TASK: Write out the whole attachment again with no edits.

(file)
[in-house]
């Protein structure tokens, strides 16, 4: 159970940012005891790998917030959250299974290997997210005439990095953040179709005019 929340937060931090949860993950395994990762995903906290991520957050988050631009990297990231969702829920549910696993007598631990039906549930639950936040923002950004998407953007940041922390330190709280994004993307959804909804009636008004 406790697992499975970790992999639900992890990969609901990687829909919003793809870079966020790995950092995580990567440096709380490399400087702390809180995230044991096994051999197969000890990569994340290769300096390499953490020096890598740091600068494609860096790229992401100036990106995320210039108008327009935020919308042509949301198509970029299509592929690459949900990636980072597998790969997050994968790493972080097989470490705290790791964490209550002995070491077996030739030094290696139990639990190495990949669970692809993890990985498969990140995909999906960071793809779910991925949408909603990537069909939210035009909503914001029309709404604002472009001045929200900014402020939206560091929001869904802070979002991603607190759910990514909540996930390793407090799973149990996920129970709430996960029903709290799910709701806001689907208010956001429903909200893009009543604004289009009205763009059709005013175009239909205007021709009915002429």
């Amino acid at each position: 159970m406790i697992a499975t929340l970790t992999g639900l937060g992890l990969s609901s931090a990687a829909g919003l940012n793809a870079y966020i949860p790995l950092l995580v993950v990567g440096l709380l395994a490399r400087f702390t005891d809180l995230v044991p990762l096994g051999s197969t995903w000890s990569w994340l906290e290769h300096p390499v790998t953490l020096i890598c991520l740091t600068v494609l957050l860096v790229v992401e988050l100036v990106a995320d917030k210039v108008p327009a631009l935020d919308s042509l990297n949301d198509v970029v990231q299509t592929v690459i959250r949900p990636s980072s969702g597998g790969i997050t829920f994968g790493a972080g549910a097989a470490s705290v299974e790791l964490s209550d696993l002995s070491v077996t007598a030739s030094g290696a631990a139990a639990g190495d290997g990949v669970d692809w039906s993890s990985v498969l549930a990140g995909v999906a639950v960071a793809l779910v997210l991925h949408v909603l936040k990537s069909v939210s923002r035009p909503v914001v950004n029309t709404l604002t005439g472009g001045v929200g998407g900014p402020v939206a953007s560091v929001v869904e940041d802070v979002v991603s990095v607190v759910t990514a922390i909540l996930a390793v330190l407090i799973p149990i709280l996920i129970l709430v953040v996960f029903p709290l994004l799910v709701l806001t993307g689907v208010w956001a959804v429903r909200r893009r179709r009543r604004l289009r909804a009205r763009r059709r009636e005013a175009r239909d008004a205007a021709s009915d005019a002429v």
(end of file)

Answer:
[in-house]
């Protein structure tokens, strides 16, 4: 159970940012005891790998917030959250299974290997997210005439990095953040179709005019 929340937060931090949860993950395994990762995903906290991520957050988050631009990297990231969702829920549910696993007598631990039906549930639950936040923002950004998407953007940041922390330190709280994004993307959804909804009636008004 406790697992499975970790992999639900992890990969609901990687829909919003793809870079966020790995950092995580990567440096709380490399400087702390809180995230044991096994051999197969000890990569994340290769300096390499953490020096890598740091600068494609860096790229992401100036990106995320210039108008327009935020919308042509949301198509970029299509592929690459949900990636980072597998790969997050994968790493972080097989470490705290790791964490209550002995070491077996030739030094290696139990639990190495990949669970692809993890990985498969990140995909999906960071793809779910991925949408909603990537069909939210035009909503914001029309709404604002472009001045929200900014402020939206560091929001869904802070979002991603607190759910990514909540996930390793407090799973149990996920129970709430996960029903709290799910709701806001689907208010956001429903909200893009009543604004289009009205763009059709005013175009239909205007021709009915002429």
């Amino acid at each position: 159970m406790i697992a499975t929340l970790t992999g639900l937060g992890l990969s609901s931090a990687a829909g919003l940012n793809a870079y966020i949860p790995l950092l995580v993950v990567g440096l709380l395994a490399r400087f702390t005891d809180l995230v044991p990762l096994g051999s197969t995903w000890s990569w994340l906290e290769h300096p390499v790998t953490l020096i890598c991520l740091t600068v494609l957050l860096v790229v992401e988050l100036v990106a995320d917030k210039v108008p327009a631009l935020d919308s042509l990297n949301d198509v970029v990231q299509t592929v690459i959250r949900p990636s980072s969702g597998g790969i997050t829920f994968g790493a972080g549910a097989a470490s705290v299974e790791l964490s209550d696993l002995s070491v077996t007598a030739s030094g290696a631990a139990a639990g190495d290997g990949v669970d692809w039906s993890s990985v498969l549930a990140g995909v999906a639950v960071a793809l779910v997210l991925h949408v909603l936040k990537s069909v939210s923002r035009p909503v914001v950004n029309t709404l604002t005439g472009g001045v929200g998407g900014p402020v939206a953007s560091v929001v869904e940041d802070v979002v991603s990095v607190v759910t990514a922390i909540l996930a390793v330190l407090i799973p149990i709280l996920i129970l709430v953040v996960f029903p709290l994004l799910v709701l806001t993307g689907v208010w956001a959804v429903r909200r893009r179709r009543r604004l289009r909804a009205r763009r059709r009636e005013a175009r239909d008004a205007a021709s009915d005019a002429v």